The event presented an opportunity for a fruitful exchange on the upcoming carbon farming initiative between the participants of the webinar with the members of the European Parliament, the European Commission (DG CLIMA & DG AGRI), and researchers (Arvalis & Wageningen University), and the farming community.
The Commission’s new initiative (Certification of carbon removals) is proposing EU rules on certifying carbon removals, meaning that it will develop the necessary rules to monitor, report, and verify the authenticity of these removals. At the same time, time is ticking, as the Commission has set the objective to reach climate neutrality by 2035 in the combined land use, forestry, and agriculture sector at the EU level. These developments represent a major impact on the way farmers operate across Europe, and an opportunity to define a common EU standard for the transparent identification of activities that remove carbon from the atmosphere in a sustainable way.
In his opening, MEP Martin Hlaváček has outlined that the system needs to be fair, where farmers would be benefitting from what they are contributing to society. In return, this could turn the CAP into a tool fully appreciated by all for its role in coping with our future challenges. But additional financial support beyond CAP budget will be needed.
Up next, the European Commission has outlined the upcoming steps for the regulatory framework for the certification of carbon removals, highlighting that the Commission is going to table a proposal by the end of this year, and set up an expert group to assist the Commission in developing the framework. In addition, the discussion touched upon the role the CAP might play to put in place enabling conditions for carbon removing certifications.
On the question of whether the Commission intends to ‘fill two needs with one deed’ – meaning that it aims to tackle both carbon sequestration and reducing GHG emissions at the same time with its proposal – DG CLIMA has reaffirmed that the initiative will focus specifically on carbon removals, and won’t certify emission reductions. A discussion is still on going on this specific issue within the European Commission.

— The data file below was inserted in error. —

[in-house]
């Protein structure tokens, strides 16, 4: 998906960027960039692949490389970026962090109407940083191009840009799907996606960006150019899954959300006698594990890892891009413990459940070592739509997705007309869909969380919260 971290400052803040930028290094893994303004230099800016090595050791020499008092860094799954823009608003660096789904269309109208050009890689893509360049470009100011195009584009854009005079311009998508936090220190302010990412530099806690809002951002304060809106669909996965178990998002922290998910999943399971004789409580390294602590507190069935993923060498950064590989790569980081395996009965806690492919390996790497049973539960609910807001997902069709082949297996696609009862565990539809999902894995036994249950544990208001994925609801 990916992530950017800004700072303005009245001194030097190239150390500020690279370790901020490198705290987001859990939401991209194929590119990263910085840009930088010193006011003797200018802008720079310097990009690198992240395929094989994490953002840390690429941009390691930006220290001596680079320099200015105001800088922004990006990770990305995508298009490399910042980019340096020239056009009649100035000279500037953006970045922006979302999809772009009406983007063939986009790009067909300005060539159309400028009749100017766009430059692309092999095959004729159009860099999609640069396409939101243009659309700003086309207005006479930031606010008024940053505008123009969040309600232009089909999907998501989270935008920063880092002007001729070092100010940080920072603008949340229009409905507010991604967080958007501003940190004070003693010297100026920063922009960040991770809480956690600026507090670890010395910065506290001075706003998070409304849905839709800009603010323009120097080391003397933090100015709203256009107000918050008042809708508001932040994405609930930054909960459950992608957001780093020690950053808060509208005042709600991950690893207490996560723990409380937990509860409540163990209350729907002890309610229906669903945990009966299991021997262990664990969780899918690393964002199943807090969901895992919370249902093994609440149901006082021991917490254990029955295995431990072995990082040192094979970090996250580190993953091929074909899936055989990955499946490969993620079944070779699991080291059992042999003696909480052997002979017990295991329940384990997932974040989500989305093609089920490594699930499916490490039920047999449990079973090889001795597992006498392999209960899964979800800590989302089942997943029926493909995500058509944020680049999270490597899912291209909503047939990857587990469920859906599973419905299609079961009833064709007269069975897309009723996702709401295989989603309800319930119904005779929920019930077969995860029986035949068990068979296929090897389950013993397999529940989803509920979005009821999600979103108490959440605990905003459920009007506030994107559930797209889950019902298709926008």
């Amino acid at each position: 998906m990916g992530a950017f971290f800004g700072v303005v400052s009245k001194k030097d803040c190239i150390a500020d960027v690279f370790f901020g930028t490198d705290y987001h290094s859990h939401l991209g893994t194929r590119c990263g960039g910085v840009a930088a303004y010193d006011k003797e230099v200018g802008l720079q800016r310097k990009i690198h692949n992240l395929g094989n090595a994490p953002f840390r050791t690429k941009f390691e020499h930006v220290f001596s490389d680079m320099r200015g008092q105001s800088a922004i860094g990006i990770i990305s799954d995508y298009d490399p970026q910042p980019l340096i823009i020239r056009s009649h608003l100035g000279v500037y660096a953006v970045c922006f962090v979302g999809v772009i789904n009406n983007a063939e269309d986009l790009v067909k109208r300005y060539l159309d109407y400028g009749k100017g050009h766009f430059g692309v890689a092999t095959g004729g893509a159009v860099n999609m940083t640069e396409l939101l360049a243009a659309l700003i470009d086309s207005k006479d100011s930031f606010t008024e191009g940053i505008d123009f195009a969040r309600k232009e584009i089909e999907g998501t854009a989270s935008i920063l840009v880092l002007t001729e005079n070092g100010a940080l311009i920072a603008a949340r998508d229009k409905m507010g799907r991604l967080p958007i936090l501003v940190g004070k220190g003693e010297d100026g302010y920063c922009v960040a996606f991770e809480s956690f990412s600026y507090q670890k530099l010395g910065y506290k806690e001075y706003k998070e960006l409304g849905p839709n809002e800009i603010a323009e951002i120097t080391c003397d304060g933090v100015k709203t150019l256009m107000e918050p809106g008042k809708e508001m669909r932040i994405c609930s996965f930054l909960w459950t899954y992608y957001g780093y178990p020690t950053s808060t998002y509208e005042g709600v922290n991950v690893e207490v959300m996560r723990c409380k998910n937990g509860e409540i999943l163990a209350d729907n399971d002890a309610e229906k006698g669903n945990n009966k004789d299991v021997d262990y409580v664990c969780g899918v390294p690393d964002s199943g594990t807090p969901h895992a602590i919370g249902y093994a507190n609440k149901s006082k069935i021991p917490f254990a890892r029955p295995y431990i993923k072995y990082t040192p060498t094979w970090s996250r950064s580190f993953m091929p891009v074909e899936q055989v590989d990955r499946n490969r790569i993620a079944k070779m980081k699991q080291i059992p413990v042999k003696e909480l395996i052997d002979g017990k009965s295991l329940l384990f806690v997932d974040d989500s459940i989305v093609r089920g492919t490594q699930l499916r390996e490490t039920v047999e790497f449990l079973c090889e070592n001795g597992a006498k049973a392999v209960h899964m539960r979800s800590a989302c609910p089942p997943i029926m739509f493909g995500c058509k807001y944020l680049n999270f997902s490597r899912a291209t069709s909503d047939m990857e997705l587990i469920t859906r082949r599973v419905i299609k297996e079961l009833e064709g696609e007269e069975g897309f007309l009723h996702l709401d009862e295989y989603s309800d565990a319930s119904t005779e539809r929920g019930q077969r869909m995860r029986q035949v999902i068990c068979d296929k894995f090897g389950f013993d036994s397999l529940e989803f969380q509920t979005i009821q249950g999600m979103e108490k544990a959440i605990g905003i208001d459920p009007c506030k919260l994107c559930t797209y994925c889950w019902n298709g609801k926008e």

Furthermore, the researchers from Arvalis & the Wageningen University have presented their already developed models, such as the French Low Carbon Label or the Soil Carbon Tool, to feed into the upcoming initiative. Jan Peter Lesschen from the Wageningen University defined the steps for the successful uptake of carbon farming, while Laure Nietschelm from Arvalis has reaffirmed that it is crucial to take into account a complete coverage of emission reductions, meaning both pillars of carbon sequestration and GHG reduction. After designing a method to calculate emissions reduction, the Label built a robust rewarding scheme based on operative, mature and easy to use scientific approaches.
French farmer Benjamin Lammert has shared some of his own experiences from his farm, showing, based on more than 20 years of data collection and samples, that improved yields and increased and enhanced productivity can lead to more carbon in soils. Farmers are climate sentinels, they experiment the effect of climate change on the ground in their daily practices.
In her closing statement, MEP Anne Sander has reiterated the need for a solid scientific basis and financial tools to accompany the farmers in being able to move forward with the initiative, underlining that the environmental transition must be done with the farmers on board, not without. We need a simple, transparent and truly European framework, combining carbon sequestration and GHG emissions reductions, evidence and data-based systems, accompanied by incentives and funding to boost investment.
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